The Nagas

Hill Peoples of Northeast India

Project Introduction The Naga Database

manuscript notes on the Zemi Nagas by Ursula Graham Bower

caption: Potpatngi genna: done in September after the early rice has been harvested
caption: gennas
medium: notes
person: Graham Bower/ Ursula
date: 1939-1946
refnum: Betts papers, ring binder 1
person: Centre for South Asian Studies, Cambridge
text: 1st day
text: At cockcrow each man goes to his own house and has a drink of zu to strengthen him, and then returns to the morung with a cup of zu which he offers to some older man not taking part. The runners come out of their morungs in a body, ho-hoing, and meet at the place where the mithan is tethered. The tingkhupeo then cuts the rope and hits the mithan a sound crack with a bamboo, so that it bolts, and the bucks and men who have been standing round it quivering with excitement go pelting after it in a wild melee, everybody trying to catch hold of the tail. The spectators remain at a respectful distance, as everyone, including the mithan, is so wildly excited that anything may happen, and the track of the hunt is well marked by broken fences and demolished pipe-lines.
text: The mithan takes the shortest route to the jungle, and after several of the bucks have caught hold of the tail and been thrown flat and dragged or chased up trees the mithan is sufficiently tired for some bold spirits to catch the tail and keep hold as he runs, which he does while shouting his father's and grandfather's names at the top of his voice. The moment his morung hear they must rush to his help, and while some of them seize the mithan's horns and try to stop and throw the beast, others armed with sticks beat off any men from the other morung who may try to join in, this last being a fruitful source of inter-morung warfare. Eventually the unsuccessful morung make off or are driven off and the winners lead the mithan into the village and tie it up outside their morung. A number of thirsty old men are on watch for the catcher, and one of them takes hold of his wrist and proclaims his virtues to the village at large whereon the catcher, or whichever fairly successful runner has been seized upon, is expected to provide liberal zu or cash in lieu. If the old man prefers it he may claim the successful one's kilt, which he either keeps or allows the owner to redeem for cash, usually a rupee or eight annas.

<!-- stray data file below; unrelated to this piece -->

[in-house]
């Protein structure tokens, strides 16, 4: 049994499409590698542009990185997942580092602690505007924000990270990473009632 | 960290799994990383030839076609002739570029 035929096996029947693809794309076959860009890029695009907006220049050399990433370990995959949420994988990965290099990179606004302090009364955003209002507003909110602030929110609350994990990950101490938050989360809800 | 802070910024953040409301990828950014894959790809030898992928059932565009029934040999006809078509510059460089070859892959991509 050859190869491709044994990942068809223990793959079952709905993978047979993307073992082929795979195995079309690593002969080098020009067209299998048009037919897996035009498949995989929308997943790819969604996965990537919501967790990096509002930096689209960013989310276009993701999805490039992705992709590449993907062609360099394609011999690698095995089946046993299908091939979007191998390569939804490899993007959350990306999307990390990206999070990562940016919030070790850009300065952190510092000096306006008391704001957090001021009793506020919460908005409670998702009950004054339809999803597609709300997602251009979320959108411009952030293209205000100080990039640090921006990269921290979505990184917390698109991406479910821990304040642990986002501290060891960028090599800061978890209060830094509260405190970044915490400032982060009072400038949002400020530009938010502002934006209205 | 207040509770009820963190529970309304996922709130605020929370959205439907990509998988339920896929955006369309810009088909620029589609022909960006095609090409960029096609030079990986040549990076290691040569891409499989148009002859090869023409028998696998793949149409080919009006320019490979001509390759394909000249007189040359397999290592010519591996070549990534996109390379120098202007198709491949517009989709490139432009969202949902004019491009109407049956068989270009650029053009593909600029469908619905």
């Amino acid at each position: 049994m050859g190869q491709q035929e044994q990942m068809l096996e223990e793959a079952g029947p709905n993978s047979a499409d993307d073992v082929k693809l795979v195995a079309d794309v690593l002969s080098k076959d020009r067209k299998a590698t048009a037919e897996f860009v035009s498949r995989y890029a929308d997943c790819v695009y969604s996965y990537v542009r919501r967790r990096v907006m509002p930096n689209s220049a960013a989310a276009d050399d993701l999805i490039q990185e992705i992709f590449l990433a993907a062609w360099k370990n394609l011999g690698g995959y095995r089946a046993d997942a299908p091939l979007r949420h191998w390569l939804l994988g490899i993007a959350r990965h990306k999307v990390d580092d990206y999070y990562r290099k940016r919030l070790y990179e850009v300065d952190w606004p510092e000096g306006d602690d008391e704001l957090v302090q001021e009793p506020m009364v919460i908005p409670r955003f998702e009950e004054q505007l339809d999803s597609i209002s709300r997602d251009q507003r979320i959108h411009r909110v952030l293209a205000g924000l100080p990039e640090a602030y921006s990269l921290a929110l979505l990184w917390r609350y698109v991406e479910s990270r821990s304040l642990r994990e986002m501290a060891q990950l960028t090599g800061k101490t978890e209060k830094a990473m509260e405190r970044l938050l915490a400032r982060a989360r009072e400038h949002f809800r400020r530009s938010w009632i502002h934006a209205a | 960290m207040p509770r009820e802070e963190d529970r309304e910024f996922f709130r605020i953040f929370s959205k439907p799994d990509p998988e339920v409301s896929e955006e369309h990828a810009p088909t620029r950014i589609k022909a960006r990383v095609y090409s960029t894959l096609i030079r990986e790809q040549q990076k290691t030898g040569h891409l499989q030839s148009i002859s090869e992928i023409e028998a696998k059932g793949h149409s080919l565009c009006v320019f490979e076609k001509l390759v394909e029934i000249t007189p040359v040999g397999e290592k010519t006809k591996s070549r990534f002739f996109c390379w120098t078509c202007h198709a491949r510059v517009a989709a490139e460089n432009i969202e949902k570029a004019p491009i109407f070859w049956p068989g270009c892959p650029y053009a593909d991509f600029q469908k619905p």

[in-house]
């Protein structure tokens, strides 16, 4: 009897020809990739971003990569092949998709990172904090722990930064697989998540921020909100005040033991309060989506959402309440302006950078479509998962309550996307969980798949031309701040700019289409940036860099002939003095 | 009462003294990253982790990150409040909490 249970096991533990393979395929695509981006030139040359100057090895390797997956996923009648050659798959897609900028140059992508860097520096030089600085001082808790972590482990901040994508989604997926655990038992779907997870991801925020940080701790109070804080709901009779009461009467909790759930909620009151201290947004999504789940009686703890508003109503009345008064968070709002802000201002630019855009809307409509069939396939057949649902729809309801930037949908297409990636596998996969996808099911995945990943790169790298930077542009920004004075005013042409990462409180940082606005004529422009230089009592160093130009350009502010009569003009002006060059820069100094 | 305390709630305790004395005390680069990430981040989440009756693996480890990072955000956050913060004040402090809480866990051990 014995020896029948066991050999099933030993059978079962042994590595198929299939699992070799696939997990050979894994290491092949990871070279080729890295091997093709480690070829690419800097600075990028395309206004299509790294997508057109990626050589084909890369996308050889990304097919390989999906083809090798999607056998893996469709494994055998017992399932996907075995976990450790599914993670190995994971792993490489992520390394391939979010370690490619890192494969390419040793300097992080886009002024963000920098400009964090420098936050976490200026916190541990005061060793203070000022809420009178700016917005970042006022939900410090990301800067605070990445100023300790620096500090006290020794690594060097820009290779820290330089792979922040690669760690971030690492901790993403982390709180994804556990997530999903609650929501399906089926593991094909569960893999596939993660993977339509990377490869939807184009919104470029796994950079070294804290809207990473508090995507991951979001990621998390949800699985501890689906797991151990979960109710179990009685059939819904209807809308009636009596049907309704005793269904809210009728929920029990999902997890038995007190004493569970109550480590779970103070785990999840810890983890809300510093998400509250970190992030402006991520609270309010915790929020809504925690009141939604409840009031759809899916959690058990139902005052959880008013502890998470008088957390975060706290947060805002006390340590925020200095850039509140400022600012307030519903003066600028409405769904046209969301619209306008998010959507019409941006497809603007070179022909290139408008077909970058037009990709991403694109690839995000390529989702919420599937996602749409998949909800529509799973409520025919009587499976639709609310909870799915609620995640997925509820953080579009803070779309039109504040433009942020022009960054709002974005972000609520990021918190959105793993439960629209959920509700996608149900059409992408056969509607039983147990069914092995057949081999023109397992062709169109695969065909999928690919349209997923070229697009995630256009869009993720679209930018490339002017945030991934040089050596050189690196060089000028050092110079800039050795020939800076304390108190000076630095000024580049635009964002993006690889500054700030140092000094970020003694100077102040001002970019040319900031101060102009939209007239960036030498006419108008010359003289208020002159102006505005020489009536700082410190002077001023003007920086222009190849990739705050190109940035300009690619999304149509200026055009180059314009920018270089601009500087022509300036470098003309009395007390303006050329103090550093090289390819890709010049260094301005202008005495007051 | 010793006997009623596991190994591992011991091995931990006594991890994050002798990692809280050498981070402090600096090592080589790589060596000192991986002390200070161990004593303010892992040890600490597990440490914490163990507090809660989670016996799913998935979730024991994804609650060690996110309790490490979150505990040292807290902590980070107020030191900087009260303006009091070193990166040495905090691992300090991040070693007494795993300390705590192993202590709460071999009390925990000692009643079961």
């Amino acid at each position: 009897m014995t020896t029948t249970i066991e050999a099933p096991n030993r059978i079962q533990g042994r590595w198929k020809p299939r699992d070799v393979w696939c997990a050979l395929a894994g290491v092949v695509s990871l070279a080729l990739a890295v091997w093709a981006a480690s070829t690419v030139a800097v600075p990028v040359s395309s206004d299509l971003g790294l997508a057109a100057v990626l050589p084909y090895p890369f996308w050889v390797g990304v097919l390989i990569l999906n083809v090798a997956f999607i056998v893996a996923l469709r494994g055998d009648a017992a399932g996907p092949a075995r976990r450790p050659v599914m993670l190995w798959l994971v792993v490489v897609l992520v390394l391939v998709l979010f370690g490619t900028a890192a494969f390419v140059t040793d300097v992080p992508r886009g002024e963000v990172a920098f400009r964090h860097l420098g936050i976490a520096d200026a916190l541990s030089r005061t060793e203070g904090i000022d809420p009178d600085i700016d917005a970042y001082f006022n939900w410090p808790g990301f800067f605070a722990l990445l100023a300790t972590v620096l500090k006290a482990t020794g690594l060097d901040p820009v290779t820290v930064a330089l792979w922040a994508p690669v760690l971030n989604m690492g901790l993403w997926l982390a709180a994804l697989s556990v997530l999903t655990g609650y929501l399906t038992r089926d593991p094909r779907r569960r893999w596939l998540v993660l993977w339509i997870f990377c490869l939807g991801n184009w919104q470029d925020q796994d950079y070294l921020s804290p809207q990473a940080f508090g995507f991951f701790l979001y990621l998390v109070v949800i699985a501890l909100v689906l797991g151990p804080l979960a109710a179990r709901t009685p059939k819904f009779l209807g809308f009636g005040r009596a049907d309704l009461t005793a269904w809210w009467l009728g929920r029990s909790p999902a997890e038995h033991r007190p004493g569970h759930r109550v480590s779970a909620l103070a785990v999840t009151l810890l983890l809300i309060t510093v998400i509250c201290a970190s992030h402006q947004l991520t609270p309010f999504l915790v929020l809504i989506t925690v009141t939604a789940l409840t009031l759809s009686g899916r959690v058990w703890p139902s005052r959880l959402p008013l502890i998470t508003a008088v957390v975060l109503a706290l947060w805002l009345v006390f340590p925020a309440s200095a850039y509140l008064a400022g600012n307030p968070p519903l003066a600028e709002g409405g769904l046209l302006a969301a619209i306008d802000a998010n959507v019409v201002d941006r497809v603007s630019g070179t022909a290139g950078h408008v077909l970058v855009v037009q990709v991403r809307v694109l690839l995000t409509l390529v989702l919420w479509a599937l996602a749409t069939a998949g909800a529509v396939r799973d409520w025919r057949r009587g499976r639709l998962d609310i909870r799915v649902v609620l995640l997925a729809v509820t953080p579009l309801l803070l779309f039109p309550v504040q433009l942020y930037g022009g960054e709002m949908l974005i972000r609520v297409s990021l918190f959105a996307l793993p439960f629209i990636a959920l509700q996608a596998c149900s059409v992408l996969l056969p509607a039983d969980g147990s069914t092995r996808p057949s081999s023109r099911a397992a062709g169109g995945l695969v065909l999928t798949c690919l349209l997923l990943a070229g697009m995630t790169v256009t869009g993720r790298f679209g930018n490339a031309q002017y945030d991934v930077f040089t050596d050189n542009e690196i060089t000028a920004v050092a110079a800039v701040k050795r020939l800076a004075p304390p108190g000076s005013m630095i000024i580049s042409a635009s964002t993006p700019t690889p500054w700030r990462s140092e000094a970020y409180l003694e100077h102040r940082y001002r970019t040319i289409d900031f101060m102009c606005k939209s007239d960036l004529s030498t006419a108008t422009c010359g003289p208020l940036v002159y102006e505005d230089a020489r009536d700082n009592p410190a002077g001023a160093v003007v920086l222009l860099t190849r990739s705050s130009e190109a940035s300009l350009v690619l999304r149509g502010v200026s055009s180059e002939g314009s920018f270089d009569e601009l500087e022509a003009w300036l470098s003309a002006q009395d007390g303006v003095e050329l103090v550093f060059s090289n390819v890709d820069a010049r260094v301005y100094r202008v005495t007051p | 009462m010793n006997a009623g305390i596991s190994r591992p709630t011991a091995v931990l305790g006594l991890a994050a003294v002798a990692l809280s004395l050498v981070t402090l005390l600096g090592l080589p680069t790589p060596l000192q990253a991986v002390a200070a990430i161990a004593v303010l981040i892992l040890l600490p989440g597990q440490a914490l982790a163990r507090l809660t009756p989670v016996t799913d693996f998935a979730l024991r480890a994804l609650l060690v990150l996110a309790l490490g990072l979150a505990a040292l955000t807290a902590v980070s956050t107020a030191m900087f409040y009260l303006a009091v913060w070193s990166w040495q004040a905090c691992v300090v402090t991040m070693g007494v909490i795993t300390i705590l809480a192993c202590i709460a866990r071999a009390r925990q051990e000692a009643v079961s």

text: If there is another mithan to be caught, the ceremony of the leaves and ginger is repeated and men of other morungs are excluded as before, and the mithan is chased and caught in the same way as the first. That over, everyone goes home to drink, rest and attend to their injuries and make ready for the morrow, and the day is often further enlivened by fighting between the morungs.
text: If for some reason it is impossible to chase the mithan, e.g. if it is a cow or calf or is blind, the beast is tethered in the village and the men race from an agreed point, which may be anything from one-half to three miles away, the first-comer striking the animal with a stick he carries and shouting his father's and grandfather's names. Where morung rivalries are strong the morung priest or some other aged partisan will go and sit by the path and wait for the leaders to come along. If the leader belongs to the wrong morung the old man hurls at him an egg which he has prepared with suitable incantations and if it hits him the victim straightway falls exhausted and lies overcome by uncontrollable vomiting. If the course is a long one the winner generally reaches the village at a walk, but unless he is on the verge of collapse he spurts the last twenty yards or so, or the length of the village street if he can. These races can be most exhausting affairs, and if the course is a long one and set along steep jungle paths the finishing point and the last part of the route are fairly littered with collapsed and prone competitors.